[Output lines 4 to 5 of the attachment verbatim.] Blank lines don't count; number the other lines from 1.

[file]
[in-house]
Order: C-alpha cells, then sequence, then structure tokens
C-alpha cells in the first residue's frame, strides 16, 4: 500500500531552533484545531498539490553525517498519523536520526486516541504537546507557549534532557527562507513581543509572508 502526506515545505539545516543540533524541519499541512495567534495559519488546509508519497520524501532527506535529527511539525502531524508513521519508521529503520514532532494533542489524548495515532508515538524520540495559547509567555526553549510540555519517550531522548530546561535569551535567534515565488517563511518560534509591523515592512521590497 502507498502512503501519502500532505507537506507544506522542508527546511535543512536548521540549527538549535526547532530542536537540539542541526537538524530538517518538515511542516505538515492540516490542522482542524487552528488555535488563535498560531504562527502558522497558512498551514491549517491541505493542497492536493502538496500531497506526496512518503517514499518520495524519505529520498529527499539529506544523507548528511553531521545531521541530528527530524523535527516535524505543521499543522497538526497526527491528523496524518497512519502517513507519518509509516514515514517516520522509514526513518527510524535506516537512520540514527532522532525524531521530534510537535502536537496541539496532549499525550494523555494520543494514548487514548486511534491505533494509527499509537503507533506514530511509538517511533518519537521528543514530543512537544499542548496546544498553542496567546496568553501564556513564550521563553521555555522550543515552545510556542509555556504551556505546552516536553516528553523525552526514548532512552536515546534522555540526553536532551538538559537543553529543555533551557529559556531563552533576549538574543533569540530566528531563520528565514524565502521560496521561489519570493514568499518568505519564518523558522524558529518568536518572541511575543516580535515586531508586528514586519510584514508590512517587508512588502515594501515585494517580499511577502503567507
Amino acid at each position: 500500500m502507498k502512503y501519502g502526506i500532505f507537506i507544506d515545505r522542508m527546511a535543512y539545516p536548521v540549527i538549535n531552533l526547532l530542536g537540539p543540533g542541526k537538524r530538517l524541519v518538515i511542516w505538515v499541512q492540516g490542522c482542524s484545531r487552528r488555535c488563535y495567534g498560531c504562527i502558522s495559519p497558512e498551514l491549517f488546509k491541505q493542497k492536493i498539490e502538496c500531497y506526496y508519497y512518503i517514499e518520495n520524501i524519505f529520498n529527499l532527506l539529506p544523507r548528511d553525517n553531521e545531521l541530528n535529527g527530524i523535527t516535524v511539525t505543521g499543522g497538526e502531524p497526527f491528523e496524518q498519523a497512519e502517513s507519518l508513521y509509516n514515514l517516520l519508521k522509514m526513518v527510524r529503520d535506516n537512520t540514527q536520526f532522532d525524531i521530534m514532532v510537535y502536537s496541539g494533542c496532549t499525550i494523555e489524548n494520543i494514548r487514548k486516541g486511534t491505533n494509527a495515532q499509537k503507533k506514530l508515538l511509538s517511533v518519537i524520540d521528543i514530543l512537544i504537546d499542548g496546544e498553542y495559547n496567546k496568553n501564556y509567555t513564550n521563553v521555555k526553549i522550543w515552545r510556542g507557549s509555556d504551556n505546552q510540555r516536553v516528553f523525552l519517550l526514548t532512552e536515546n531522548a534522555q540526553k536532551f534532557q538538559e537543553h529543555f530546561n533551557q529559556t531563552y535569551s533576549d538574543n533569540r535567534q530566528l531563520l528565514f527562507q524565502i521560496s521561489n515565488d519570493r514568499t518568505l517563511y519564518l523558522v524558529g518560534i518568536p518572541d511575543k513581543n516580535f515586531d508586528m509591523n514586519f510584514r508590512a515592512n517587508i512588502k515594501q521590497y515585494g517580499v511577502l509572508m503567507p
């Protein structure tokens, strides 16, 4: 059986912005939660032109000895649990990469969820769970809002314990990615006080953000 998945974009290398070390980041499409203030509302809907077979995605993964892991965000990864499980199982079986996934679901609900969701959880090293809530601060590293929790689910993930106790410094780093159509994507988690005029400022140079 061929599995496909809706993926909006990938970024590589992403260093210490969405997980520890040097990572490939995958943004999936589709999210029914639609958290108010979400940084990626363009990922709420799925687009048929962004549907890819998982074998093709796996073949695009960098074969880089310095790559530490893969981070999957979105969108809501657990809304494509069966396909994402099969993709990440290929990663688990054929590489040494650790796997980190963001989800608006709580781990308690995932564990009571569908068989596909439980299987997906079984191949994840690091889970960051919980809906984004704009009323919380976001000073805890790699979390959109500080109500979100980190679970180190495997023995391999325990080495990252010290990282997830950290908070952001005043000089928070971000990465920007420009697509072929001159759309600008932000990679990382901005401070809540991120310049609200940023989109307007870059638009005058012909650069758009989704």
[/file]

Amino acid at each position: 500500500m502507498k502512503y501519502g502526506i500532505f507537506i507544506d515545505r522542508m527546511a535543512y539545516p536548521v540549527i538549535n531552533l526547532l530542536g537540539p543540533g542541526k537538524r530538517l524541519v518538515i511542516w505538515v499541512q492540516g490542522c482542524s484545531r487552528r488555535c488563535y495567534g498560531c504562527i502558522s495559519p497558512e498551514l491549517f488546509k491541505q493542497k492536493i498539490e502538496c500531497y506526496y508519497y512518503i517514499e518520495n520524501i524519505f529520498n529527499l532527506l539529506p544523507r548528511d553525517n553531521e545531521l541530528n535529527g527530524i523535527t516535524v511539525t505543521g499543522g497538526e502531524p497526527f491528523e496524518q498519523a497512519e502517513s507519518l508513521y509509516n514515514l517516520l519508521k522509514m526513518v527510524r529503520d535506516n537512520t540514527q536520526f532522532d525524531i521530534m514532532v510537535y502536537s496541539g494533542c496532549t499525550i494523555e489524548n494520543i494514548r487514548k486516541g486511534t491505533n494509527a495515532q499509537k503507533k506514530l508515538l511509538s517511533v518519537i524520540d521528543i514530543l512537544i504537546d499542548g496546544e498553542y495559547n496567546k496568553n501564556y509567555t513564550n521563553v521555555k526553549i522550543w515552545r510556542g507557549s509555556d504551556n505546552q510540555r516536553v516528553f523525552l519517550l526514548t532512552e536515546n531522548a534522555q540526553k536532551f534532557q538538559e537543553h529543555f530546561n533551557q529559556t531563552y535569551s533576549d538574543n533569540r535567534q530566528l531563520l528565514f527562507q524565502i521560496s521561489n515565488d519570493r514568499t518568505l517563511y519564518l523558522v524558529g518560534i518568536p518572541d511575543k513581543n516580535f515586531d508586528m509591523n514586519f510584514r508590512a515592512n517587508i512588502k515594501q521590497y515585494g517580499v511577502l509572508m503567507p
């Protein structure tokens, strides 16, 4: 059986912005939660032109000895649990990469969820769970809002314990990615006080953000 998945974009290398070390980041499409203030509302809907077979995605993964892991965000990864499980199982079986996934679901609900969701959880090293809530601060590293929790689910993930106790410094780093159509994507988690005029400022140079 061929599995496909809706993926909006990938970024590589992403260093210490969405997980520890040097990572490939995958943004999936589709999210029914639609958290108010979400940084990626363009990922709420799925687009048929962004549907890819998982074998093709796996073949695009960098074969880089310095790559530490893969981070999957979105969108809501657990809304494509069966396909994402099969993709990440290929990663688990054929590489040494650790796997980190963001989800608006709580781990308690995932564990009571569908068989596909439980299987997906079984191949994840690091889970960051919980809906984004704009009323919380976001000073805890790699979390959109500080109500979100980190679970180190495997023995391999325990080495990252010290990282997830950290908070952001005043000089928070971000990465920007420009697509072929001159759309600008932000990679990382901005401070809540991120310049609200940023989109307007870059638009005058012909650069758009989704």